Cash transactions decreased 10 per cent last year compared with a year earlier as consumers embraced alternative ways to shop using new technology, data released today reveals.
According to the British Retail Consortium‘s (BRC) Cost of Payment Collection Survey, paying with cash remains the most popular choice as 54.4 per cent of transactions are completed in this way, though the pressure group noted that “fundamental changes in the UK retail industry as customers embrace new technology and new ways to shop are producing major changes in the relative importance of different payment methods.”
As such, the number of transactions completed using cash has fallen 6.7 per cent while money spent declined 9.7 per cent, the first time since the survey began 13 years ago that both measures have seen a drop.
Credit and charge card use decreased by 3.4 per cent as a percentage of transactions though debit card use has grown 3.2 per cent, seeing a major increase in activity as customers favour this method over credit cards to try to manage their finances, while PayPal has become increasingly popular as online shopping continues to grow.
“New ways to pay and new ways to shop are shaping the retail landscape like never before,” explained BRC Director General Helen Dickinson.
“Changing customer preferences are driving the increase in debit card use – they‘re helping people to manage their money better and are a natural fit for online shopping and self-service checkouts.
“Cash is still the most popular way to pay, but our survey shows how rapidly alternative and emerging methods are gaining ground, with growth more than doubling on the previous year, albeit from a low base.
“These methods will be the ‘ones to watch‘ in the future, and retailers are investing heavily to make sure their customers have choice and convenience in ways to pay, whether in-store, at home or on the move.”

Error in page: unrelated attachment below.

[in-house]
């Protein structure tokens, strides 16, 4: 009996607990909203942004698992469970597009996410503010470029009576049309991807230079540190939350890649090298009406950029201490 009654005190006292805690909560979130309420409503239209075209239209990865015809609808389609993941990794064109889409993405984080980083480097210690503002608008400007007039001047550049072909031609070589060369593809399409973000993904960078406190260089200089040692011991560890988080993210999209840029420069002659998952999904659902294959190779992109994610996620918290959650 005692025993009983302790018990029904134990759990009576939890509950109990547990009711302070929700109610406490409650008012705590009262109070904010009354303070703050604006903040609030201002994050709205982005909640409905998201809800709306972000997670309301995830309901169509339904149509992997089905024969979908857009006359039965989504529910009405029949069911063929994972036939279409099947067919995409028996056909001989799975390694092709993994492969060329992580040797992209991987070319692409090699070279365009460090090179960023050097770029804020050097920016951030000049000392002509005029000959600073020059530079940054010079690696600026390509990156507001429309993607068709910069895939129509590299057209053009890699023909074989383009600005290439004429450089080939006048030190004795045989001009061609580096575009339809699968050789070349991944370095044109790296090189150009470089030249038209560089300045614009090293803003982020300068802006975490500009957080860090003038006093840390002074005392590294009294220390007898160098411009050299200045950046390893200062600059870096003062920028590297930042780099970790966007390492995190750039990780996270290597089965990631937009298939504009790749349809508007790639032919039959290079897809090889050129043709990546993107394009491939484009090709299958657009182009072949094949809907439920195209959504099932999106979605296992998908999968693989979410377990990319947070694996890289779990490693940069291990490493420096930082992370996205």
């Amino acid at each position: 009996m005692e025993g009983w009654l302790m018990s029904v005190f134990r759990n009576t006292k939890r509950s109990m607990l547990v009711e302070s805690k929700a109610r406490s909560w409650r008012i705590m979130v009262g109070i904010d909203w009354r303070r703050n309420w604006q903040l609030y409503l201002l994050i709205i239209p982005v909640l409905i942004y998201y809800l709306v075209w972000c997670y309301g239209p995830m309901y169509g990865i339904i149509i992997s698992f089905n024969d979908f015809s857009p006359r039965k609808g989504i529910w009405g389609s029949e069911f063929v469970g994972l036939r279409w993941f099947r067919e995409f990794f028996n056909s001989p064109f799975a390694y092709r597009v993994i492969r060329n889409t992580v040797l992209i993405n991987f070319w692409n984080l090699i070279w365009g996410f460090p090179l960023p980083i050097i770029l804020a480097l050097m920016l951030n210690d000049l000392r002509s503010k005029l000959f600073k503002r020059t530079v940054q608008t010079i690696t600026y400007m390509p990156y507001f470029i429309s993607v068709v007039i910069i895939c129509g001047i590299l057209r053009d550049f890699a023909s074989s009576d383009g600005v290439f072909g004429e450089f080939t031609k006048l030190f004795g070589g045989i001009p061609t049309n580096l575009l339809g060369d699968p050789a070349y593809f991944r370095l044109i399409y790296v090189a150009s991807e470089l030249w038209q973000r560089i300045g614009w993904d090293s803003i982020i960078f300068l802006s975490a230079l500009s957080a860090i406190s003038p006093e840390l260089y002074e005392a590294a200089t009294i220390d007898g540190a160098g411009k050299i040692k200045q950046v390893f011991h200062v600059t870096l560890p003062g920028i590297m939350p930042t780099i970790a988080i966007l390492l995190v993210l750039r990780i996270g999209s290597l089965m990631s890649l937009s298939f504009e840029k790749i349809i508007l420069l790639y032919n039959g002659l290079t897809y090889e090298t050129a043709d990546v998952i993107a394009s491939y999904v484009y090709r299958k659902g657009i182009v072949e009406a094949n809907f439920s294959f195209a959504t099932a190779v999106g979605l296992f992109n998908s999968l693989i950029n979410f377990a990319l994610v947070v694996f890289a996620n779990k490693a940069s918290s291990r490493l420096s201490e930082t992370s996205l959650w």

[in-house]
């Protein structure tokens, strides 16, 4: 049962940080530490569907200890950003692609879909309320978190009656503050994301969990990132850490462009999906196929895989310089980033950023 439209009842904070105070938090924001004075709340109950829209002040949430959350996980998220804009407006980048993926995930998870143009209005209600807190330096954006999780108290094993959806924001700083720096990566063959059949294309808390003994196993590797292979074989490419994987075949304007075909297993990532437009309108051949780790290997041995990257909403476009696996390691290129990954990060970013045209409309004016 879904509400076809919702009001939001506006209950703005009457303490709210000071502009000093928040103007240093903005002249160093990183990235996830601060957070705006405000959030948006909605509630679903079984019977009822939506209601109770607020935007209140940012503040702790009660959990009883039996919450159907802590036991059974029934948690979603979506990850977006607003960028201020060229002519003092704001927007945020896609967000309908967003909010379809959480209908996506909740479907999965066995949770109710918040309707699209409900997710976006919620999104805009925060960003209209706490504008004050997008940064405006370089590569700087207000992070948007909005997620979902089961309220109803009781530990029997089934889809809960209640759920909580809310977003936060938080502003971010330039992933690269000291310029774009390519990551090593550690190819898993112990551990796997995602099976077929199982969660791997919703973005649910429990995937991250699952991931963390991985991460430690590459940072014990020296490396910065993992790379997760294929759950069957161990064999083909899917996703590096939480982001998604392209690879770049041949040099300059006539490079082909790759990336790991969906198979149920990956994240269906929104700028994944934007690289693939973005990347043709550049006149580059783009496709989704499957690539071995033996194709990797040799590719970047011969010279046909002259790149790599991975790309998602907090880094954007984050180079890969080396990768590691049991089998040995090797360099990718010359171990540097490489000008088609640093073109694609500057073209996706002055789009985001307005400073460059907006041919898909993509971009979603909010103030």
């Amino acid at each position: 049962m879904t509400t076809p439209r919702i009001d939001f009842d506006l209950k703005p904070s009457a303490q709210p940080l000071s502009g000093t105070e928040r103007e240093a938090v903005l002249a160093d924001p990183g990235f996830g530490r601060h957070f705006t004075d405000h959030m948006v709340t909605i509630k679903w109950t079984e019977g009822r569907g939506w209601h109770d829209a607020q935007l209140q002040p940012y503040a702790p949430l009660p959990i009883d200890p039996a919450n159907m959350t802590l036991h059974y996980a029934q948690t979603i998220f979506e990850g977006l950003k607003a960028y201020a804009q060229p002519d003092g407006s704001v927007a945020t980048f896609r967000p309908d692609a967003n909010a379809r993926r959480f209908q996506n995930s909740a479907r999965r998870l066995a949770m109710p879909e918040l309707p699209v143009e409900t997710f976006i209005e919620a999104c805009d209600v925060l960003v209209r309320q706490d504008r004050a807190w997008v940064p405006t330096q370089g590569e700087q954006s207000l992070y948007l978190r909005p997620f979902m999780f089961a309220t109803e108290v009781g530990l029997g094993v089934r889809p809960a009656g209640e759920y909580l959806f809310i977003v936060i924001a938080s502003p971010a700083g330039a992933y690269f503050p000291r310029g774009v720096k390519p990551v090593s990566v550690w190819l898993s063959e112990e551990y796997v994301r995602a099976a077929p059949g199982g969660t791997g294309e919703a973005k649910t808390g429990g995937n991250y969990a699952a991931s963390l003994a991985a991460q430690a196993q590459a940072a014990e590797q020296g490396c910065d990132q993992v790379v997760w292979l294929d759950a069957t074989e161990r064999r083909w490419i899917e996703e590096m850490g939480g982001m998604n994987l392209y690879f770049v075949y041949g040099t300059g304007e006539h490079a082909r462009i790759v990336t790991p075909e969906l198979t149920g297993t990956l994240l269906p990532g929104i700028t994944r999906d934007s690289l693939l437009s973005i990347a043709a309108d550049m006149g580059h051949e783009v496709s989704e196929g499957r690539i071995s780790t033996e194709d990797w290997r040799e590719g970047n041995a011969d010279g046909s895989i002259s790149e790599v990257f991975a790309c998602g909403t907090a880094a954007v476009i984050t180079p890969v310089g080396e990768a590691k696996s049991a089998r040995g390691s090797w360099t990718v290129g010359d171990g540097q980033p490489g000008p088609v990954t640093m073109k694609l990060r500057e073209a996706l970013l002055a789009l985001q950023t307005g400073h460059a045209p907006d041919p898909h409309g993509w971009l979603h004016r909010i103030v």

Covering nearly 10 billion retail payments in 2012, the survey also revealed that use of alternative payments such as discount coupons and online payments have increased, now accounting for five per cent of all transactions over the year.
Although the pace of change in the way consumers purchase products is accelerating, banks continue to charge retailers “unjustifiably high” sums for handling card payments with the average cost to the retailer being 25 times higher than for handling cash.
While credit and charge cards account for 10.6 per cent of total transactions, these represent 50.1 per cent of costs as the total cost associated with such cards rose seven per cent over the year despite use falling compared with a year earlier.
Dickinson commented: “Against a backdrop of greater retail efficiency and innovation, the one jarring note is that charges remain disproportionately high.
“They continue to rise even though credit card use has fallen. It beggars belief that retailers incur average charges of 38p per credit and charge card transaction, 25 times more than for cash.
“Retailers have been arguing this in court for more than a decade now, and a resolution to the case is long overdue.
“The right conclusion would reduce these excessive costs for retailers and support their ability to invest and innovate.”